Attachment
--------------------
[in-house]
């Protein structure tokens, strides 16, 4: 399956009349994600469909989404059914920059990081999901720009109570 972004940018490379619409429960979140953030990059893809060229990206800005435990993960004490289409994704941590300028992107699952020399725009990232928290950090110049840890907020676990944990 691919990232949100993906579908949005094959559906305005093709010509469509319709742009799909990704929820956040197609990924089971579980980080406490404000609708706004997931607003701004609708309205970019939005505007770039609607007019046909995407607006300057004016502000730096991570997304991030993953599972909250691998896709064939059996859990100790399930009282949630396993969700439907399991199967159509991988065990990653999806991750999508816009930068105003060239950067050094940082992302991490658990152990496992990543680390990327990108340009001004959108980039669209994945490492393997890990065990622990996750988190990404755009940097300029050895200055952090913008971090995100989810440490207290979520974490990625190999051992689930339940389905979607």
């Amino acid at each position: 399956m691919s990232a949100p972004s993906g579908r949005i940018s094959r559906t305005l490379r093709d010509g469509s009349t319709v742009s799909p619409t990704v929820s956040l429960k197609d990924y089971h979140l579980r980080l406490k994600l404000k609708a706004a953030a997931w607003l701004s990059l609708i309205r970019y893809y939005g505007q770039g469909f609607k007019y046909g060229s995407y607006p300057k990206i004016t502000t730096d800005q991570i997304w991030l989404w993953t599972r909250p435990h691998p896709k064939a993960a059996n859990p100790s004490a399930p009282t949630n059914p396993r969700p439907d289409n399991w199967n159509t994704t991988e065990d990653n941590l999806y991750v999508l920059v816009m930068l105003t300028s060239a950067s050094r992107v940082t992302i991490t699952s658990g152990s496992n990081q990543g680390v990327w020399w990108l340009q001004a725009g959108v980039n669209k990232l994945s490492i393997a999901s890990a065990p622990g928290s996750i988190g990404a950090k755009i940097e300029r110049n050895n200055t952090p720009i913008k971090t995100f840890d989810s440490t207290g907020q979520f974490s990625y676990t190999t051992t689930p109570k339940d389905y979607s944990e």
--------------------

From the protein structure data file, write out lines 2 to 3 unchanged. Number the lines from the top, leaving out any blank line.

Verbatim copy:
């Protein structure tokens, strides 16, 4: 399956009349994600469909989404059914920059990081999901720009109570 972004940018490379619409429960979140953030990059893809060229990206800005435990993960004490289409994704941590300028992107699952020399725009990232928290950090110049840890907020676990944990 691919990232949100993906579908949005094959559906305005093709010509469509319709742009799909990704929820956040197609990924089971579980980080406490404000609708706004997931607003701004609708309205970019939005505007770039609607007019046909995407607006300057004016502000730096991570997304991030993953599972909250691998896709064939059996859990100790399930009282949630396993969700439907399991199967159509991988065990990653999806991750999508816009930068105003060239950067050094940082992302991490658990152990496992990543680390990327990108340009001004959108980039669209994945490492393997890990065990622990996750988190990404755009940097300029050895200055952090913008971090995100989810440490207290979520974490990625190999051992689930339940389905979607």
């Amino acid at each position: 399956m691919s990232a949100p972004s993906g579908r949005i940018s094959r559906t305005l490379r093709d010509g469509s009349t319709v742009s799909p619409t990704v929820s956040l429960k197609d990924y089971h979140l579980r980080l406490k994600l404000k609708a706004a953030a997931w607003l701004s990059l609708i309205r970019y893809y939005g505007q770039g469909f609607k007019y046909g060229s995407y607006p300057k990206i004016t502000t730096d800005q991570i997304w991030l989404w993953t599972r909250p435990h691998p896709k064939a993960a059996n859990p100790s004490a399930p009282t949630n059914p396993r969700p439907d289409n399991w199967n159509t994704t991988e065990d990653n941590l999806y991750v999508l920059v816009m930068l105003t300028s060239a950067s050094r992107v940082t992302i991490t699952s658990g152990s496992n990081q990543g680390v990327w020399w990108l340009q001004a725009g959108v980039n669209k990232l994945s490492i393997a999901s890990a065990p622990g928290s996750i988190g990404a950090k755009i940097e300029r110049n050895n200055t952090p720009i913008k971090t995100f840890d989810s440490t207290g907020q979520f974490s990625y676990t190999t051992t689930p109570k339940d389905y979607s944990e």